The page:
When Trich first asked me to post, I was somewhat reluctant. Not because I didn't want to write the post for her (I think she's marvelous), but because I've been undergoing a painful "tradition transition" for the last couple of years.
When I say "tradition transition", I'm referring to the change in holiday rituals I've grown up with here, in the southeastern United States. I was raised in Georgia by my amazing grandmother, and for as long as I can remember, Thanksgiving and Christmas had her at the center of it.
She was the family matriarch, and I respected that. Maybe I even loved her all the more for it, because she was the enduring link that held our family together. For years, in spite of incredible dysfunction, we were a family (mostly) united. We came together in love and fellowship and an appreciation of amazing food, because my grandmother was the best cook EVER.
But as much as I miss her cooking, I miss her so much more. Cancer took her in March of 2010, and when she died, so did those specific traditions. My family had already been slowly separating over the years--it's just the way life works sometimes--and her death was the final stroke that destroyed our ties.
I was devastated and didn't see past my own grief for awhile. For me, Thanksgiving and other holidays became dreaded events, and I felt lost. Last year, I spent Thanksgiving with my best friend's family and my dad (former stepdad, on paper, but the man who's been dad for my whole life). I felt disconnected and out of place. I thought, This just isn't the same as granny's house, and it will never be so again.
I made myself miserable, and I was the life of the pity party, and nothing (at that time) could relieve me of it. I was heartbroken, really, but you know what they say about that. A heart might be broken but it keeps beating, and with time comes healing.
This year, I had a "come-to-Jesus" talk with myself and knew I was going to make things different, and with God's help, make them better. See, I've got this precious little girl named Ivy, and she's counting on me and looking to me to teach her traditions. I'm her mother, it's my job to make her childhood as memorable as possible, and It's time for me to step into the role to do what's right.
I did spend Thanksgiving with my dad again, but this time it wasn't with a heavy heart. I also realized something; my traditions haven't changed--only the people have. We all still said the "blessin'' (Yep, that's southern-speak for the pre-dinner prayer) before we lined up to serve ourselves in a buffet style fashion. We were all together to be thankful for the many things God has granted in a spirit of love and caring.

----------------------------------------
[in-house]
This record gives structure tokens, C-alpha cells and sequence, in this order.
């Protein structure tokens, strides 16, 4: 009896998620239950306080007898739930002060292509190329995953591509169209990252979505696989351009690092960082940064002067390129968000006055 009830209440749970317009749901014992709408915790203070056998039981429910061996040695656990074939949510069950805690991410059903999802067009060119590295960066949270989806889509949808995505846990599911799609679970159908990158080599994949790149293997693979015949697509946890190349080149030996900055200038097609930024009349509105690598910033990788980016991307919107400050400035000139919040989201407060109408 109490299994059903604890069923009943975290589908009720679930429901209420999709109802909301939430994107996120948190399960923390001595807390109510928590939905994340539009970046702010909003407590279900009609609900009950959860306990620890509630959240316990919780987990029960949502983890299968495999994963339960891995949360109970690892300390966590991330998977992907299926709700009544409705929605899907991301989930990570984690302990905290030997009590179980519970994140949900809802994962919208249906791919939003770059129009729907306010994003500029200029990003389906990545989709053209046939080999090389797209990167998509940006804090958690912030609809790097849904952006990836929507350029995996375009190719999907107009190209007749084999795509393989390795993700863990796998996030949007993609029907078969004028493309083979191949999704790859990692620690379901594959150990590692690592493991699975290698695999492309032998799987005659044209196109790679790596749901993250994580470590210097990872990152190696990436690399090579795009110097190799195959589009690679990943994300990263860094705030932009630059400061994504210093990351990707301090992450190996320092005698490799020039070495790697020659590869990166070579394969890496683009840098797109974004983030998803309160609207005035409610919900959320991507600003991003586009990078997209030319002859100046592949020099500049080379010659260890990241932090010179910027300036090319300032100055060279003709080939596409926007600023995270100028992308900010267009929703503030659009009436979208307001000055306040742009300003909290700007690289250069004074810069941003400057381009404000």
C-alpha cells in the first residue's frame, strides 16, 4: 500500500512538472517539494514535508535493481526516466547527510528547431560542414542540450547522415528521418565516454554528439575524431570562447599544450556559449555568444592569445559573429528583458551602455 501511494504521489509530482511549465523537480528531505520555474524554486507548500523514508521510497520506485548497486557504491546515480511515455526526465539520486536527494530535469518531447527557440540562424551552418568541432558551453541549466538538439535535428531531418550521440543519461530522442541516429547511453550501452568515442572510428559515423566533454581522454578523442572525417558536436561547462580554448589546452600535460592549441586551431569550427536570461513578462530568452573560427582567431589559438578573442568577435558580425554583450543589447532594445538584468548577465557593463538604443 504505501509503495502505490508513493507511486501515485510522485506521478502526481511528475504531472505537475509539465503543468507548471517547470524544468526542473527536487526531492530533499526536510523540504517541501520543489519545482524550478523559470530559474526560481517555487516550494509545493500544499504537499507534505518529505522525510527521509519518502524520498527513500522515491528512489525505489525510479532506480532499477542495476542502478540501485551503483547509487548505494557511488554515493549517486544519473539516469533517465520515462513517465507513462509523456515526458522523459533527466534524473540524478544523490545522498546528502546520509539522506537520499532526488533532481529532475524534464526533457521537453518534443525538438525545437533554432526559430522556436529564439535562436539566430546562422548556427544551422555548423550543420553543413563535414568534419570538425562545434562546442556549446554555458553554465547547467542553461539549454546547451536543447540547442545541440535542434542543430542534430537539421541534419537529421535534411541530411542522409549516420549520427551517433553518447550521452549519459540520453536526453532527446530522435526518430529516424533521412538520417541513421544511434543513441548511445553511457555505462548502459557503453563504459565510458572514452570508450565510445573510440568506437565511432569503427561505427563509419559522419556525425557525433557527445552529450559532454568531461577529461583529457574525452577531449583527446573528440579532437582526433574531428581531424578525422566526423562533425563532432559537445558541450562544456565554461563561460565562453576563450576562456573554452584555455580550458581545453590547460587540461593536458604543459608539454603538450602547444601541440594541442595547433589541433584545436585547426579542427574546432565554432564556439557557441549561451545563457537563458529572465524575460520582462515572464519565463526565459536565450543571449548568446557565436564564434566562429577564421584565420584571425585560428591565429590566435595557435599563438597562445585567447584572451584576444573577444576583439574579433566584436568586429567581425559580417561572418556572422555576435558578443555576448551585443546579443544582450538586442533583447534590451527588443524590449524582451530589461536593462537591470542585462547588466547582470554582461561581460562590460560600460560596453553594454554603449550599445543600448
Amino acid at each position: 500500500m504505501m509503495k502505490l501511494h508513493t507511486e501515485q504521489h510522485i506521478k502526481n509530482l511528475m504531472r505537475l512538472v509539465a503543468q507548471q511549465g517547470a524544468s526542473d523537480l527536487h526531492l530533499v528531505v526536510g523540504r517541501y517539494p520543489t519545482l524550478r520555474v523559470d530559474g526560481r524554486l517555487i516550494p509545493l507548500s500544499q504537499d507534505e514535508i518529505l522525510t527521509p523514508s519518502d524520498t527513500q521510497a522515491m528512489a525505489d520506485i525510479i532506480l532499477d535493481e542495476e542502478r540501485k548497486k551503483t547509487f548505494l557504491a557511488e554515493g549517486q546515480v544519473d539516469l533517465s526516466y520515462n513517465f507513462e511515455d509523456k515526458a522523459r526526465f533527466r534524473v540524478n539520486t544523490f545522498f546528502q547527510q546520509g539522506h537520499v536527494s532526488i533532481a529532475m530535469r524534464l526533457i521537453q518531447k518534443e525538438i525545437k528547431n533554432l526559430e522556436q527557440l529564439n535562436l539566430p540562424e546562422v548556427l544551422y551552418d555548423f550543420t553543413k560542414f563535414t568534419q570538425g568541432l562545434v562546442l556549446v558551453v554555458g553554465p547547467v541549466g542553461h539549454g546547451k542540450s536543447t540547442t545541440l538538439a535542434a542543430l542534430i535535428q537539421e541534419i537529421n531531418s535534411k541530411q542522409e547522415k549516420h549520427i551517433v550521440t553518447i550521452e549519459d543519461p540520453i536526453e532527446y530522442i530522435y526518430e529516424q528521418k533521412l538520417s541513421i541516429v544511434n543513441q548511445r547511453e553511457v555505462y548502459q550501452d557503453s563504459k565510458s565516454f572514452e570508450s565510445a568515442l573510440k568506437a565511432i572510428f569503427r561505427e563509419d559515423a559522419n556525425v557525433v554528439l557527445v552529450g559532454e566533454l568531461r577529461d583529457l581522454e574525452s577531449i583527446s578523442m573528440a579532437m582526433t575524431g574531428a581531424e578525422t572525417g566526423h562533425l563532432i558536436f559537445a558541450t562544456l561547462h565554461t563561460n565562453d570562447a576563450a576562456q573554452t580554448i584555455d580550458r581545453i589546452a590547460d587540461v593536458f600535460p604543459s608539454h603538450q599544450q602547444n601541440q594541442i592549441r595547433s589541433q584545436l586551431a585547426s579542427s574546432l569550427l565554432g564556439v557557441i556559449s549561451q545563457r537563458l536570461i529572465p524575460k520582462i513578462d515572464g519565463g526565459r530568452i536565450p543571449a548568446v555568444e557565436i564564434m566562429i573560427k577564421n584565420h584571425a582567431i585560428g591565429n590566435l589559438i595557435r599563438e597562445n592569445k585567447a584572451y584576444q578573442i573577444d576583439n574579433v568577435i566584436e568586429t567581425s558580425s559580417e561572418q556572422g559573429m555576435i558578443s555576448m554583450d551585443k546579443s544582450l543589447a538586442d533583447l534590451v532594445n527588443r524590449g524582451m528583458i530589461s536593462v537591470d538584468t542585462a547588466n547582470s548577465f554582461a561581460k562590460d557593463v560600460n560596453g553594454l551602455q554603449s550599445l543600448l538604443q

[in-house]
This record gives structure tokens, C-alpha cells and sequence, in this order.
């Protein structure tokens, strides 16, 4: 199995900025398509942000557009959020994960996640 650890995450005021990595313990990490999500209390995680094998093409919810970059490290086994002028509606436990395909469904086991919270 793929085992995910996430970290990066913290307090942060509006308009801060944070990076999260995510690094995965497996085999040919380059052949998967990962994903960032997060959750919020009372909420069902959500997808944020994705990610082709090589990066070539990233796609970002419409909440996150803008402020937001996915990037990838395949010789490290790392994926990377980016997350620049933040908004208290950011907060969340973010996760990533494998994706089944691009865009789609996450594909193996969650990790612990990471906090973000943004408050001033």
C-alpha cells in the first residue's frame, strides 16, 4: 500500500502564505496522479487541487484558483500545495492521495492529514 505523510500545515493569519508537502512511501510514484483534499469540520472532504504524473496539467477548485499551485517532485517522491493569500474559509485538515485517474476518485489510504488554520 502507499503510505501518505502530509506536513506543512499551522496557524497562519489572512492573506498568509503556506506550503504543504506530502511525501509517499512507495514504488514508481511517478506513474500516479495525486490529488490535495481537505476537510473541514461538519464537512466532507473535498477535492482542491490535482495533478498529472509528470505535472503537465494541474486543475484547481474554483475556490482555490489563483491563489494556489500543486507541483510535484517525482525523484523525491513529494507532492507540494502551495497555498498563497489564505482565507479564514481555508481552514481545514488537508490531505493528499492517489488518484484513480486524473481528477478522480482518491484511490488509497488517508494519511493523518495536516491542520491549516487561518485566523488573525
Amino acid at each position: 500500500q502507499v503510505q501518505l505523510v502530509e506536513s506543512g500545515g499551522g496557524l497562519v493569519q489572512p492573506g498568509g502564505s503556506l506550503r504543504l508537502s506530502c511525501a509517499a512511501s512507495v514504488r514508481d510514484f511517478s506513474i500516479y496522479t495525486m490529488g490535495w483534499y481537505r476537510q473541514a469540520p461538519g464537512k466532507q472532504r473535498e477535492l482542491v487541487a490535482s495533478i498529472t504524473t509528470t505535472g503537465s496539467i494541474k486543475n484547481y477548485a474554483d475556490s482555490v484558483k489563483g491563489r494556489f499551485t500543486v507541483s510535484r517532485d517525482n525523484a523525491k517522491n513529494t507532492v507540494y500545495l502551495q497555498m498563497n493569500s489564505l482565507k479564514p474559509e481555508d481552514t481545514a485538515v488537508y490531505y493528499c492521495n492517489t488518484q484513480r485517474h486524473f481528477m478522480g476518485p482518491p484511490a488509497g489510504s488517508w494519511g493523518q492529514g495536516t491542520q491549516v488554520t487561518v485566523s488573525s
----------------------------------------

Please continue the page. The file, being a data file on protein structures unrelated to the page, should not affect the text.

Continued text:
The foods were the ones I've always had at Thanksgiving--turkey, smoked ham, cornbread dressing, sweet potato souffle, mashed potatoes, green bean casserole, potato salad and much more. Oh, and i can't forget to mention the sweet iced tea--I wouldn't be a proper southerner if I'd left that out.
It was a beautiful day, and we had a wonderful time. Next year I plan to cook at home for my little girl and husband and whoever else might be staying on at the time (I've always opened my home to people in need, so I usually have someone extra). Then I'll go to my dad's again, because I think he and his wife have started to come to expect it.
New traditions are being formed, and that's how it will always be for everyone, I'd imagine. Something old will be replaced by something new, people will come and go, and different new memories will be made throughout our lifetimes.
How we choose to accept it will determine how receptive we are to God's many blessings, and I'm choosing to roll with the changes. For myself, for my daughter, and for everyone who is still amongst the living that still needs my love. I love my grandmother, and I miss her like crazy, but I'm still living for a reason, and I suspect I'd better make the most of it.
Trich, thank you so much for asking me to post, and I apologize it wasn't a bit sooner. Many blessings to you and to all of your readers.
A wee while back Amberr kindly asked me to do to a guest blog on her blog! Sincerely, I was chuffed, as I had not being asked to do one before! This concept was in fact very new to me. She asked me to do a blog on where I live & I love where I live. Afterwards, I got to thinking, wouldn't it be lovely to ask Amberr to do a guest blog for my blog. I was genuinely excited about it, as I had requested she do a blog on Thanksgiving, as I had not ever experienced a real life Thanksgiving! However, I had been invited to my very first Thanksgiving on the 27th November 2011, by an American friend & her family, who now live in West Cork. This turned out to be a memorial day for me, because I got to meet her family & friends, who were as delicious as the food I ate that day.
Then Amberr sent me what you've read above. I loved the real human painful learning in what Amberr has written. This is life, this is also LOVE!
Go raibh mile maith agat Amberr, my sincere gratitude to you, with much love.
This is the link to Amberr's travel blog and more..........